Apple's Dark Sky weather app is gone after tonight; here's how you can still access the same data

Apple's Dark Sky weather app is gone after tonight; here's how you can still access the same data
Back in 2020, Apple acquired the hyperlocal Dark Sky weather app leading it to shut down the Android version  of the app. Dark Sky became famous for its forecasts that gave the precise time when users should expect precipitation in local areas. These forecasts were made using crowdsourced data and the accuracy of its calls helped it amass over 1 million Android users (all of whom lost access to the app unless they switched to iOS).

Earlier this month, we told you that Apple was going to shut down the Dark Sky app on January 1st, 2023 which is tomorrow. Apple integrated Dark Sky's features with the Apple Weather app. We also told you about the support page that Apple put up explaining how Dark Sky users can take advantage of the native iOS Apple Weather app and continue to see hyperlocal forecasts made using the same technology and community data that Dark Sky used.

Many of Dark Sky's hyperlocal features will be integrated into the native iOS weather app

It also explains how the native iOS weather app now shows down-to-the-minute precipitation forecasts and hourly forecasts for the next ten days including temperature, precipitation amounts, humidity, dew point, wind speed, barometric pressure, 'feels like' temperature, and visibility. Dark Sky features integrated into the native weather app are only available in certain countries (more on this below) and only for those using a device powered by iOS 16, iPadOS 16, or macOS Ventura.

The 10-day forecast is available for most countries and regions. If you're using iOS 15.2 or earlier, this information is sourced from The Weather Channel. Severe weather information is available from national weather services for Australia, Brazil, Canada, India, Japan, Mexico, Thailand, the United States, and most countries and regions in Europe. For those living on the China mainland, severe weather is sourced from QWeather.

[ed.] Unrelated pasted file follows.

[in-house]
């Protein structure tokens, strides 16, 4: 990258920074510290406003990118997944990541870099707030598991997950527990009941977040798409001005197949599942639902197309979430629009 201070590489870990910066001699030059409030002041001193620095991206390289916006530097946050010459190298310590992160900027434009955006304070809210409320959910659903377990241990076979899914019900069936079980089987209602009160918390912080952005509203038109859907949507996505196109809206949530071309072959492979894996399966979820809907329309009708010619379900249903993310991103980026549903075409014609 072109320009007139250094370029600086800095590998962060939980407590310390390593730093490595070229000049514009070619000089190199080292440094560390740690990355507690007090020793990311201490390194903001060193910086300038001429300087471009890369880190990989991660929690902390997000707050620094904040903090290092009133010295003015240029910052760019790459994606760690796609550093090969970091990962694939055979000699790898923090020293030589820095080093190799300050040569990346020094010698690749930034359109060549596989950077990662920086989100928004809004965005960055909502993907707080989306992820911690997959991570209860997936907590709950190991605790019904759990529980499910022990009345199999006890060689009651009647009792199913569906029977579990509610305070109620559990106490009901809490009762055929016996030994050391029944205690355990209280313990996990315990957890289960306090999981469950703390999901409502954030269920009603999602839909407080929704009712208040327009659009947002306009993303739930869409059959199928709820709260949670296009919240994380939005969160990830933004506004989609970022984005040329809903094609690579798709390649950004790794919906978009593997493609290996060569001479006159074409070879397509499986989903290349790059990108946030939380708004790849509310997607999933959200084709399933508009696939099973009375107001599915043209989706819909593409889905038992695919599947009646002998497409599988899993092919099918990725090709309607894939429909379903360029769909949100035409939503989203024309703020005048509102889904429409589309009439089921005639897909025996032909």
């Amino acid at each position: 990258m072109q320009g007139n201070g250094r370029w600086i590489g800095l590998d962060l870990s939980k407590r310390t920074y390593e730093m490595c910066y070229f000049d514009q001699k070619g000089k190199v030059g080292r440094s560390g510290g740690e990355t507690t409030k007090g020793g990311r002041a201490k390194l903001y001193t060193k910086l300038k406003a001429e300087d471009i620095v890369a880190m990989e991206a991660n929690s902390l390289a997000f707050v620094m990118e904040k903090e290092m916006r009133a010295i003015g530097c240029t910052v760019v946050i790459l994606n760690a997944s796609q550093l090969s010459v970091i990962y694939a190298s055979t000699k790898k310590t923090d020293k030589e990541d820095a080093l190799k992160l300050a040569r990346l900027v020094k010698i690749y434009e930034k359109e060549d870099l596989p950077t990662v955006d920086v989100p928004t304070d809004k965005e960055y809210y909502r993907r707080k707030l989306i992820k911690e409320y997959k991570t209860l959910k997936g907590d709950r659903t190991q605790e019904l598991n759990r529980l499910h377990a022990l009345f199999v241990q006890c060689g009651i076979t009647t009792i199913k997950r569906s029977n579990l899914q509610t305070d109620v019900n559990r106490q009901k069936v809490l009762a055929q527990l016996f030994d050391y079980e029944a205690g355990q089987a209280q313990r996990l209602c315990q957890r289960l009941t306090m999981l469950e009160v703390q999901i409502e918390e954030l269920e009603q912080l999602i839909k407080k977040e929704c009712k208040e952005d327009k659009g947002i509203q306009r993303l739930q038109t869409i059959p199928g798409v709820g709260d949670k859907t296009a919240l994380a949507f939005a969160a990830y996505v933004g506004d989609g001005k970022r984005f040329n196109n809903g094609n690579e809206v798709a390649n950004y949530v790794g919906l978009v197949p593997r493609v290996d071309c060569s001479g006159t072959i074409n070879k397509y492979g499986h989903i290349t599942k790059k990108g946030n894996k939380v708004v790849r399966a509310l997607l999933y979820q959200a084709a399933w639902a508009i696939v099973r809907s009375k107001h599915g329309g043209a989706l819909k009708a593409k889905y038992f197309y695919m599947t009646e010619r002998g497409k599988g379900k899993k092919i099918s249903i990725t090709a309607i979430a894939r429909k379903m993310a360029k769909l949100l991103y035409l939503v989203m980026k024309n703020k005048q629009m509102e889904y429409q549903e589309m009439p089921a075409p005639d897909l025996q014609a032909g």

Next-hour precipitation forecasts and precipitation notifications are available for Ireland, the United Kingdom, and the United States. The data is provided by the national weather service. Apple says that information regarding Air Quality is available to users in Canada, France, Germany, India, Italy, Japan, Mexico, Netherlands, Singapore, South Korea, Spain, the United Kingdom, and the United States. The data comes from BreezoMeter. Air quality information for the Chinese mainland is provided by QWeather.

Apple will offer its WeatherKit API to third-party weather apps

Temperature maps and 12-hour precipitation maps are available for most countries and regions. Those in Ireland, the United Kingdom, and the United States can receive next-hour precipitation maps. Temperature and precipitation map data is provided by Apple Weather while those running iOS 15.2 or earlier will see data obtained from The Weather Channel.

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Third-party weather apps that used data from Dark Sky will no longer be able to do this starting on March 23rd of next year. Instead, Apple will offer its WeatherKit API as a replacement. An API is an Application Programming Interface and essentially it allows two apps to communicate and share data. In this context, the Dark Sky API shared weather data with third-party apps. With the Dark Sky API closing on March 23rd, 2023, these third party weather apps will be able to use Apple's new WeatherKit API for data instead.

If you're looking for a replacement for Dark Sky, you can use the iOS native weather app, which, as we said, will have some of Dark Sky's features integrated. Or you can go to the App Store and look up "Hyperlocal weather apps." There are quite a few to choose from although we'd suggest that you go through the comments section in the App Store to look for red flags. Some of these apps ask for in-app payments which is why you might be better off with the iOS 16 native weather app.

There are also the big name weather apps you can install and while not necessarily "hyperlocal," you can trust forecasts served up by The Weather Channel or the AccuWeather apps.

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